Reasons why I am sad:

1)    Black people getting shot in the back because they are black.

2)    A dear friend's sudden cruelty. 

3)    I have been lucky if I even received a rejection from every single job I’ve applied for since 2011.  Usually it’s just silence.

4)    America.

5)    Early, early one morning my four year old climbs into my bed and tells me he dreamt he was in another dimension where there are no numbers only hand signals.  He shows me one.  It’s an upside down peace signal.  This makes me happy and sad because I understand even though my sons and I live in the same world we also do not live in the same world.  

6)    Yesterday, the 80 year old woman who I mentor used the phrase “not worth a coon’s shit” because her father liked to use that phrase and so she likes to use that phrase too and I said nothing.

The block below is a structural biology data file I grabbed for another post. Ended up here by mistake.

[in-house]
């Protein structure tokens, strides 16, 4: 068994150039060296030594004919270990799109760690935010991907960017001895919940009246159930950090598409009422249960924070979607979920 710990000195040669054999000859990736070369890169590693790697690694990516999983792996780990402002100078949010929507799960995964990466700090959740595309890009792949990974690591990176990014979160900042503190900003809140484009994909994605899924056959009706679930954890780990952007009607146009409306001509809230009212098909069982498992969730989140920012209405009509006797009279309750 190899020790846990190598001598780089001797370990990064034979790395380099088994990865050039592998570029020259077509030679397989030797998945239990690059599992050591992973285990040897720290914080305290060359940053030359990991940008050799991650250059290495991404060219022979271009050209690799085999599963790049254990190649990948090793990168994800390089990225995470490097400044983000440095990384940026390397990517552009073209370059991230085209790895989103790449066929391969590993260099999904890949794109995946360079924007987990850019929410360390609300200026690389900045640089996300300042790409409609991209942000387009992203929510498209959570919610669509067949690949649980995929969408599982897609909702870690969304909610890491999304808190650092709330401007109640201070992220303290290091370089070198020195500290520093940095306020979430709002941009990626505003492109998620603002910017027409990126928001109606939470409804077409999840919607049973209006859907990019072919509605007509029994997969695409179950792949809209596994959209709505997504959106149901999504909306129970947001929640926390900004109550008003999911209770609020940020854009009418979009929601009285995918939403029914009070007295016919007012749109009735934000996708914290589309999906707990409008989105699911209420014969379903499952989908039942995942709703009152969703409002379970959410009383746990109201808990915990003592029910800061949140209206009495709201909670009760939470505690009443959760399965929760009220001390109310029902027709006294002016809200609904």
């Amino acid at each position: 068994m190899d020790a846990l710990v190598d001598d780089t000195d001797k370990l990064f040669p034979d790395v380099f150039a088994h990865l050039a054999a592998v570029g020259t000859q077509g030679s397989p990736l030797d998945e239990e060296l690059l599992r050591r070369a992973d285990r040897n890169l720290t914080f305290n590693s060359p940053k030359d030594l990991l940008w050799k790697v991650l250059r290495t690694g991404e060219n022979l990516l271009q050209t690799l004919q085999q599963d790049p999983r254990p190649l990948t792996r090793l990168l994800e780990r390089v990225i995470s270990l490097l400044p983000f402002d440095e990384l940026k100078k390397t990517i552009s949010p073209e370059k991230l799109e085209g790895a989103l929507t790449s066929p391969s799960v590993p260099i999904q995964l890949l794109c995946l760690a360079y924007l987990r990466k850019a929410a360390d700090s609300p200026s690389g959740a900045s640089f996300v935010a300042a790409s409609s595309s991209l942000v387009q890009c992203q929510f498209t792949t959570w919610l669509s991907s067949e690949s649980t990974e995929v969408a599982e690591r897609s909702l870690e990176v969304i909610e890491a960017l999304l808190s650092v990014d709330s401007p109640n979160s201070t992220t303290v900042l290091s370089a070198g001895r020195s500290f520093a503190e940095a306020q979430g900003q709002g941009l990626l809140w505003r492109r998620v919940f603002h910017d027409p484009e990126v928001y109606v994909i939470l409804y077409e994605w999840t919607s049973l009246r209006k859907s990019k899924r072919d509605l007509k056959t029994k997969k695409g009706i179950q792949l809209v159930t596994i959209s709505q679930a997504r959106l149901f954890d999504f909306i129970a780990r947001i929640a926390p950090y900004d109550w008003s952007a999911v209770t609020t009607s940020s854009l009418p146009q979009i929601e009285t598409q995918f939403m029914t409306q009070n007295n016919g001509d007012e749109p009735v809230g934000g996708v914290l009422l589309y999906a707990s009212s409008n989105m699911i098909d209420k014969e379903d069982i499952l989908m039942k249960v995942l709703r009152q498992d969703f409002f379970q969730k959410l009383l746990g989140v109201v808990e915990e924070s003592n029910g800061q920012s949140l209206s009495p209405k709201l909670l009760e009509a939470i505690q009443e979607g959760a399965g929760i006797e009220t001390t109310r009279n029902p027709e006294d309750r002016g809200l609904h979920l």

7)    The warming oceans.     

8)    People suffering and dying because they can’t pay for their medicine.

9)    Fires.  Floods.   

10)   Louis CK. 

11)    My 6 year old son’s best friend has cancer.

12)   I am worried all the time that everyone I love will die.  Everyone I love will one day die.

13)   Trump.

14)   Sometimes I’m a really lousy mother.

15)   Nazis. 

To reject something is to refuse to accept, submit, believe, or use something.  I flip to the acknowledgment page of the book I am currently reading.  “Thank you,” writes the author, “to my agent ____________ who believed in the book from the start and worked tirelessly to find it a perfect home.”  I look over at my manuscript.  Something or someone coughs.  “I’m sorry,” I whisper.